My local camera shop has a secondhand Canon 1D MkII for sale for approx £500, as a current 450D user is this worth the upgrade or would I be better off saving for a new 5D or 7D?
2 years ago I upgraded from a 400D to a 5D(Mk I), and am really happy with the upgrade. At the time, my primary reasons for upgrading were:
- Full-frame sensor size, compared to APS-C (I know this doesn't fully apply to you)
- Spot metering
- It was a bargain! (And bought from a friend who I knew looked after it)
In terms of saving for a 5D Mk II or a 7D, and before buying this, I think you need to consider where you want to go with your photography. Personally, I see the 5D II and 7D being similar in terms of levels, in the same way the 1D and 1Ds are on the same sort of pro-level. The differences are that the 5D is full frame, and so more costly, but the 7D is faster. Do you want speed or a full-frame sensor? (I'm assuming the video differences are irrelevant since you're looking at a 1D Mk II)
I sold my 400D for about £350, I seem to recall, with kit lens and some accessories and bits and bobs, so you can deduct a bit off the price.
If I were in your position I would be severely tempted to go for it, but bear in mind a few things:
- EF-S lenses won't fit a 1D body - if you've invested in these then it'd put the brakes on things for me. I knew I wanted to go to full-frame at some point, so only had EF lenses.
- It's a bigger, heavier body (obvious I know), so may be less convenient to have with you as much as the smaller 450D.
- It's a pro-level body. It certainly makes you look more professional, and the bodies can take more abuse, but they're also more likely to have been heavily used already - I'd make sure it was in good nick, still.
- Reduced megapixel count. If you crop frequently and want to print big, then you may have to work on your framing/get longer lenses to allow you to get the crop you want in-camera.
For that price, I would grab a 1DMkII. That sounds like a pretty good bargain. Its about the same price as my 450D when I purchased it new (well, perhapse a couple hundred more), and even though the 450D has a larger MP count, the 1D still has several advantages:
- Larger sensor (1.3x crop vs. 1.6x crop), so wider FOV
- It'll make better use of EF lenses, however it will not be compatible with any EF-S lens
- Better ISO capabilities
- Overall ISO quality is likely not that much better
- You have extended range (50 through 3200)
- You can adjust ISO in 1/3rd stops vs. 1 stops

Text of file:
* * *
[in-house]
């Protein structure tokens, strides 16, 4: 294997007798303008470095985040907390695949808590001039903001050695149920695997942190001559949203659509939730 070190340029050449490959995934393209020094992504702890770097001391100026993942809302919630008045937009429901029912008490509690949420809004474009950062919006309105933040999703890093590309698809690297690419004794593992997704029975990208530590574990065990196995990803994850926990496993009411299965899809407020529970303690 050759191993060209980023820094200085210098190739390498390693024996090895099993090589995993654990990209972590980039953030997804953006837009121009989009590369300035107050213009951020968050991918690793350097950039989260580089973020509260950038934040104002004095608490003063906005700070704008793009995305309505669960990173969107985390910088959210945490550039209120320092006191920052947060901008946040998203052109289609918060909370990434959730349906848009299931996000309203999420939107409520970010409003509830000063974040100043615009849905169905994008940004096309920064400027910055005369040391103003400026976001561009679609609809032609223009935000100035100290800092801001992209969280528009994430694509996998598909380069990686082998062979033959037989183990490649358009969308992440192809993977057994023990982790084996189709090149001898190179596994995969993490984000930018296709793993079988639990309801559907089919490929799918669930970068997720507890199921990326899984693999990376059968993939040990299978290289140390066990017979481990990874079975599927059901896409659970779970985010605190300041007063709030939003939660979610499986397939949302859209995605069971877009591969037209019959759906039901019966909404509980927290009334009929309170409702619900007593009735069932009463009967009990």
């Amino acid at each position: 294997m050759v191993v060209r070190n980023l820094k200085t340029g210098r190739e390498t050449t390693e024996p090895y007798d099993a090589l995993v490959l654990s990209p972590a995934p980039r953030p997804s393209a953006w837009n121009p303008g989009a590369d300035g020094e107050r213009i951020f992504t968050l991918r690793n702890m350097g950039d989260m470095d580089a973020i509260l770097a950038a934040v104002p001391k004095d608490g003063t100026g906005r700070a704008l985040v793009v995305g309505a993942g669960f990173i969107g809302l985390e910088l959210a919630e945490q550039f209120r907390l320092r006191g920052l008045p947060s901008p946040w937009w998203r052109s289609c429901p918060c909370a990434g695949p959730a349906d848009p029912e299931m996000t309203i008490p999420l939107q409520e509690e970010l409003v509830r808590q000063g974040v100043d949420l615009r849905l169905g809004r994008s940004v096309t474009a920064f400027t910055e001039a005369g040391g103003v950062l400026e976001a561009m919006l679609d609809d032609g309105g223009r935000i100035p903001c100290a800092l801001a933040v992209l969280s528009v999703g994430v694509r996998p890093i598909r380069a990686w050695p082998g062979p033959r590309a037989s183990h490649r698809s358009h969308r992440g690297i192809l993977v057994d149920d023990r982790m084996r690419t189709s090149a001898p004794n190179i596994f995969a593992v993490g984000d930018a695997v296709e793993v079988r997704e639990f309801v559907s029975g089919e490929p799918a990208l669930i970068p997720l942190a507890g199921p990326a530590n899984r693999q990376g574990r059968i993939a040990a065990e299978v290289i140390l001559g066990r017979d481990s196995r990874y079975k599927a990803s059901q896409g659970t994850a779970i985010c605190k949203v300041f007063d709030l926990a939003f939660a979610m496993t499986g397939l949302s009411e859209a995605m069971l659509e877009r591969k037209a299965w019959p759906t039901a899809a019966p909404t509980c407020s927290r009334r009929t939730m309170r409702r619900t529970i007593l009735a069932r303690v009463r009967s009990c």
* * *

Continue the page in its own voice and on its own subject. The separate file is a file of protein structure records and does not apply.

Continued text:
- Much finger grained control over most settings
- White Balance/Tint
- Far more custom functions than the 450D
- Larger range of exposure compensation
- Better Auto Focus system
- Higher flash sync speed
- Higher burst rate for continuous high-speed action photography
- 8.3fps vs. 3.5fps
- Larger buffer allowing more continuous shots without slowing down
- Better battery life (due to built in battery grip)
- Fully environmentally sealed and more ruggedly built
- Support for multiple types of storage (CF, SDHC)
- Many more benefits
On the flip side, there are some detractors:
- Older technology, using Digic 2 and 8mp sensor
- Smaller view screen (2" vs. 3", lower res)
- Compatible with fewer lenses
- Only supports EF lenses, but is also not a full-frame sensor
- Does not support EF-S lenses that a 1.6x sensor like the 450D would
- Larger and heavier to lug around than a 450D
- More complex camera that requires more knowledge to fully take advantage of
The 1d is a pro level camera, but it is also a fairly old model relative to the 450D. While the build quality is probably higher and it has the look and feel of a pro camera, from a technical aspect, it really isn't that much higher quality, and in some ways it's actually lower than the 450D. The 450D has a digic 3 processor and a 12MP sensor, vs the digic 2 and 8MP sensor in the 1d, which will improve the in camera processing. That said, the 1d does have some other features (more AF points, weather sealed, 1.3 vs 1.6 crop, etc.) that you simply won't find on an entry level dslr.
Also, another concern is the shutter actuation count on the 1d. Being a pro level camera, you can expect that it was previously owned by a pro, so the shutter count is probably pretty high. While the quality is higher in a pro level camera, any mechanical system is prone to failing eventually, so you might actually have more life left in the 450D.
If I were you (and actually as a 450D owner) I think the better route is to pass on this and save for a 5D. The exceptions to this would be if:
- you need a weather sealed camera
- the shutter actuations are low
- you need a larger sensor
- you primarily use EF (not EF-S) lenses
Every upgrade should have a reason. So ask yourself:
- What are the features that you're missing in your 450D?
- What are the features that you're expecting from 1D?
- What else do you need to upgrade (probably lenses)?
- What are the up and downsides of 1D (covered by chills42 and jrista)?
- Is it suitable for the kind of photography you do?
And finally - will it improve your photos?
The Canon 1D MkII is a professional grade camera - see review of it here: http://www.dpreview.com/reviews/canoneos1dmkii/ £500 seems like a bargain especially if it was about £3000 when new. Even though it is 6 years old I am sure it will take better (and faster) pictures than most new DSLR's of that price. You need to consider the size and weight of the 1D but it would make you look like a pro. If it was me, the 450D would be on ebay and I would have the 1D instead.